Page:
Table of contents:
- 1. General symptoms for all types
- 2. Symptoms specific to the affected region
- How to confirm the diagnosis
- Who has a higher risk of brain tumor
Symptoms of a brain tumor depend on the size, growth rate and location of the tumor which, although it can appear at any age, usually appears after the age of 60.
Normally benign brain tumors, such as meningioma or glioma, grow slowly and do not always need treatment, as the risk of surgery is often greater than the harm caused by the tumor. See what are the main types of brain tumor.
However, when tumors are malignant, cancer cells proliferate rapidly and can reach various regions of the brain. These cancer cells can also arise as metastases from other cancer foci, such as lung or breast cancer.Sometimes these symptoms are similar to those of an aneurysm, but the doctor can tell the difference through imaging tests in the hospital. See the signs of brain aneurysm.
1. General symptoms for all types
Brain tumor, regardless of the region of the brain affected, causes general symptoms such as:
- Vision is blurred and blurry;
- Nausea and vomiting for no apparent reason;
- Lack of balance;
- Changes in mood and behavior;
- Numbness, tingling or weakness in a part of the body;
- Excessive sleepiness.
However, it is important to remember that these symptoms can also be caused by other diseases, such as migraine, multiple sclerosis and stroke. can identify the cause of the symptoms.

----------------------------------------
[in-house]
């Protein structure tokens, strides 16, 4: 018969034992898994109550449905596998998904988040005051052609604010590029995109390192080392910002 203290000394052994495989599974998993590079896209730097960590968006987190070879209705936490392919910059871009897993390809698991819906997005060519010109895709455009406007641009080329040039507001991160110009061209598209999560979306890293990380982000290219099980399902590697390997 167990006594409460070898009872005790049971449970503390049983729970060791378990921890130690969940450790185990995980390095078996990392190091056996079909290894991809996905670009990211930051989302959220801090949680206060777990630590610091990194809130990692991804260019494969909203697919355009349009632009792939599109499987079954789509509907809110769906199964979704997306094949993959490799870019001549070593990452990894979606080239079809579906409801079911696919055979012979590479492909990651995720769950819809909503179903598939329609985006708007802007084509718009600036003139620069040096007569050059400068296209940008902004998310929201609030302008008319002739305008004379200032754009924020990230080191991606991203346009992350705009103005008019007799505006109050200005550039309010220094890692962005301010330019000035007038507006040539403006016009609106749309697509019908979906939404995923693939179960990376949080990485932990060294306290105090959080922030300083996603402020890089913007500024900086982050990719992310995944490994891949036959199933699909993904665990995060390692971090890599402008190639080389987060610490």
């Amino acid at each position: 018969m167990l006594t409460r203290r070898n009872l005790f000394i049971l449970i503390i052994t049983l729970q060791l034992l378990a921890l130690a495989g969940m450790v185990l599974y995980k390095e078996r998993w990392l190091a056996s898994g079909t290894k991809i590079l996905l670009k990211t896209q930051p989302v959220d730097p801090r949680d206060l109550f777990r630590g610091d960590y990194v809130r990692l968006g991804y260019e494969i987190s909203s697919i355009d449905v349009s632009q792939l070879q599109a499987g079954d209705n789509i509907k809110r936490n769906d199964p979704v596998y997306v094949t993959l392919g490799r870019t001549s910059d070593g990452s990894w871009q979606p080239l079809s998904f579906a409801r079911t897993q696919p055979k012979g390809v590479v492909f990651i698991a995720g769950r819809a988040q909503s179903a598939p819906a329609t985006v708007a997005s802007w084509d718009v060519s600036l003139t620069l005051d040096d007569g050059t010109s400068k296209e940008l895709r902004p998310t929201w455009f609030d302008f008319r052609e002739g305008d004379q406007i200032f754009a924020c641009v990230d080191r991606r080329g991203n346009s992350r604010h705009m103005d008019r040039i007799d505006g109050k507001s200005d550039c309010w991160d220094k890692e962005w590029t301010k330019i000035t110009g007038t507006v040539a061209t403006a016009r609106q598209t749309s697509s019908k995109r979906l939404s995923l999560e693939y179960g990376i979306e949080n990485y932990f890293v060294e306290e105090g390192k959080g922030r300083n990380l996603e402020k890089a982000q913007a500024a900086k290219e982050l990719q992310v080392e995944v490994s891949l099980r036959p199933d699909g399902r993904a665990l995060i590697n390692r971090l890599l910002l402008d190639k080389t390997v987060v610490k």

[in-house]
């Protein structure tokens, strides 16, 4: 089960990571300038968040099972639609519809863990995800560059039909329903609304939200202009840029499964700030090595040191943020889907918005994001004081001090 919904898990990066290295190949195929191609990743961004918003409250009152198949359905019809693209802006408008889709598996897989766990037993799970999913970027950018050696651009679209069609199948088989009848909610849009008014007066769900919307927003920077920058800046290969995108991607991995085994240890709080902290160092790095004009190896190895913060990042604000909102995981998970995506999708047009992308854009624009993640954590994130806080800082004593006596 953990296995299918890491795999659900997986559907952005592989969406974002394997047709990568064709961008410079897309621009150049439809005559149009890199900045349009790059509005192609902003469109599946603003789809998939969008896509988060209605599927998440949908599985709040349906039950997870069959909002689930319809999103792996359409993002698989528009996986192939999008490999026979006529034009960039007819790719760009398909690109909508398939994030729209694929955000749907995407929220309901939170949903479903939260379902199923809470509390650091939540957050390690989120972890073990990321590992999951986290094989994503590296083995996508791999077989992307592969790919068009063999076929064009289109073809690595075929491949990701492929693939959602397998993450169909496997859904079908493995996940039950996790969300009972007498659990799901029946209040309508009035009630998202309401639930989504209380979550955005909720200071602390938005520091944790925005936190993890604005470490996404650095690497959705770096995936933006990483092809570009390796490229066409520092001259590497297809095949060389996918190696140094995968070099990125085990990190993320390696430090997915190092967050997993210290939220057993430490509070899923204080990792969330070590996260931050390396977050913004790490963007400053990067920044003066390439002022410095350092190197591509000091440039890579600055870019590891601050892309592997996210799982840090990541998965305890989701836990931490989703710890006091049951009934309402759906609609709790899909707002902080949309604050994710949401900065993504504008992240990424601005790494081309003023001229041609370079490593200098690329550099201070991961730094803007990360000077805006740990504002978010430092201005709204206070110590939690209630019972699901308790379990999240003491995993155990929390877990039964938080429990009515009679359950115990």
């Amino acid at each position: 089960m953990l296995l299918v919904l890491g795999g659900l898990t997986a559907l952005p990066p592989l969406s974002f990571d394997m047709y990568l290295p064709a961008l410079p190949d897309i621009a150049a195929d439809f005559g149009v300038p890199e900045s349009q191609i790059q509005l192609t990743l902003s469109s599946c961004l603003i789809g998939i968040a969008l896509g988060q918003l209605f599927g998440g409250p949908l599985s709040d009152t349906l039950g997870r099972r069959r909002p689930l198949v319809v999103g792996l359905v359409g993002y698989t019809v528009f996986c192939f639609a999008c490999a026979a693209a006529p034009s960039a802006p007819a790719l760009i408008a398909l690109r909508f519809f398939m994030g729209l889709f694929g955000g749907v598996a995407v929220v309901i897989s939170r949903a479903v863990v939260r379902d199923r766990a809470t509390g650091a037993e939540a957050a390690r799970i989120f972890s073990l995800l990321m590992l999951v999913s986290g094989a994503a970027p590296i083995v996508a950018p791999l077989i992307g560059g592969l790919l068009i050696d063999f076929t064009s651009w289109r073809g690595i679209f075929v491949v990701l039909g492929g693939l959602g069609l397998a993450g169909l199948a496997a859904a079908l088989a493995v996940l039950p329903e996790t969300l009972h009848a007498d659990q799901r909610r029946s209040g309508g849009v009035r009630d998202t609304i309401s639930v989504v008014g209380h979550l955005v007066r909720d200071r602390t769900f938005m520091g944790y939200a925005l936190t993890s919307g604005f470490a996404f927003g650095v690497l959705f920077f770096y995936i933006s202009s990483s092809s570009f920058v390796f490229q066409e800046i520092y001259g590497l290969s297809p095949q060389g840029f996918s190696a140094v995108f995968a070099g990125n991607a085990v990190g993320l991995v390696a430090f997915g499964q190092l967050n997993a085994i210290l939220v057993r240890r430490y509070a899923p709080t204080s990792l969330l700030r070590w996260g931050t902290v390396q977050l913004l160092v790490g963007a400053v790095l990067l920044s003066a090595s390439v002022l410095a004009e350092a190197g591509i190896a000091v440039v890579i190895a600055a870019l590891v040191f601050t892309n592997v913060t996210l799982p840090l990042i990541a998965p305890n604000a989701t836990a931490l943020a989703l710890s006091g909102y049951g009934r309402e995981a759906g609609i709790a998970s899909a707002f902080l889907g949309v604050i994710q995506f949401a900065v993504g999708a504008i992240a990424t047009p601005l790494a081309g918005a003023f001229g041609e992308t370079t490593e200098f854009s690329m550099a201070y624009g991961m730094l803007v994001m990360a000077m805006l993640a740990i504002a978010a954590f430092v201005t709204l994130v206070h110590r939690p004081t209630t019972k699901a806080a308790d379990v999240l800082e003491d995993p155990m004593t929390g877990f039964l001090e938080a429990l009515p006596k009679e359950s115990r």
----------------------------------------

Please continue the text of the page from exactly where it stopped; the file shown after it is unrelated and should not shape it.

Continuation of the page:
2. Symptoms specific to the affected region
In addition to general symptoms, brain tumors can cause specific symptoms that vary depending on the location and size of the tumor:
|Brain region affected||Main symptoms|
Symptom intensity varies according to tumor size and cell characteristics, whether malignant or benign. In addition, factors such as age and general he alth status can influence the severity and course of symptoms.
How to confirm the diagnosis
In the presence of one or more symptoms, a neurologist should be consulted so that more specific diagnostic tests are performed, such as magnetic resonance imaging or computed tomography, because the earlier the tumor is identified, the easier and efficient will be the treatment.
Also, if a nodule is detected in the exam, but it is not clear whether it is malignant or benign, the doctor may order a biopsy of the tumor so that the cells are evaluated in the laboratory, thus being able to determine the best form of treatment. Find out how brain tumor treatment is done.
Who has a higher risk of brain tumor
In most cases, the brain tumor arises without a specific cause, however, there are some factors that seem to increase the incidence of this type of tumor, such as:
- Frequently exposed to radiation, as in radiation therapy to fight cancer;
- Having a family history of brain tumor, or having a family syndrome that increases the risk of tumors.
In addition, having cancer elsewhere in the body can also lead to the development of a brain tumor, as metastases can spread and cause cancer cells to develop in the brain.